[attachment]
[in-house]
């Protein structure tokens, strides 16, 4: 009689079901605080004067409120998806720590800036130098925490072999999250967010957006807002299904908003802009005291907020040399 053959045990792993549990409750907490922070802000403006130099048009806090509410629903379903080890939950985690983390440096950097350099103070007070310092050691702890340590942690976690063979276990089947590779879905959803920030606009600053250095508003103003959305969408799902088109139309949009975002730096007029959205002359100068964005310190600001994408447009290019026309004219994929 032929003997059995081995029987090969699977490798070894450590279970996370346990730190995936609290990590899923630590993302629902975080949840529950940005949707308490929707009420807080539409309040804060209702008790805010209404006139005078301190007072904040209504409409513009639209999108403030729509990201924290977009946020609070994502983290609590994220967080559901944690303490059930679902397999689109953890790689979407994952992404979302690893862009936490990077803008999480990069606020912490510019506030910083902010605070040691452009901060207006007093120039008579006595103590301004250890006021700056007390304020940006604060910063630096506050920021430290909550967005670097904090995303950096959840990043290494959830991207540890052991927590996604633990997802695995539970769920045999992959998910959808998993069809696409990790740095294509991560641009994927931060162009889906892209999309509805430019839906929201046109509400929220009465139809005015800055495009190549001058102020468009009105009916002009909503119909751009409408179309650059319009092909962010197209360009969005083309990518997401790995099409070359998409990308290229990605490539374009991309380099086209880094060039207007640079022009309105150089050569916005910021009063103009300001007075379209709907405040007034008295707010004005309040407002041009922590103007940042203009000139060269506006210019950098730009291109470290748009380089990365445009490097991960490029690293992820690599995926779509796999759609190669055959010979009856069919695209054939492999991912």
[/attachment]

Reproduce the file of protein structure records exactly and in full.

[in-house]
């Protein structure tokens, strides 16, 4: 009689079901605080004067409120998806720590800036130098925490072999999250967010957006807002299904908003802009005291907020040399 053959045990792993549990409750907490922070802000403006130099048009806090509410629903379903080890939950985690983390440096950097350099103070007070310092050691702890340590942690976690063979276990089947590779879905959803920030606009600053250095508003103003959305969408799902088109139309949009975002730096007029959205002359100068964005310190600001994408447009290019026309004219994929 032929003997059995081995029987090969699977490798070894450590279970996370346990730190995936609290990590899923630590993302629902975080949840529950940005949707308490929707009420807080539409309040804060209702008790805010209404006139005078301190007072904040209504409409513009639209999108403030729509990201924290977009946020609070994502983290609590994220967080559901944690303490059930679902397999689109953890790689979407994952992404979302690893862009936490990077803008999480990069606020912490510019506030910083902010605070040691452009901060207006007093120039008579006595103590301004250890006021700056007390304020940006604060910063630096506050920021430290909550967005670097904090995303950096959840990043290494959830991207540890052991927590996604633990997802695995539970769920045999992959998910959808998993069809696409990790740095294509991560641009994927931060162009889906892209999309509805430019839906929201046109509400929220009465139809005015800055495009190549001058102020468009009105009916002009909503119909751009409408179309650059319009092909962010197209360009969005083309990518997401790995099409070359998409990308290229990605490539374009991309380099086209880094060039207007640079022009309105150089050569916005910021009063103009300001007075379209709907405040007034008295707010004005309040407002041009922590103007940042203009000139060269506006210019950098730009291109470290748009380089990365445009490097991960490029690293992820690599995926779509796999759609190669055959010979009856069919695209054939492999991912």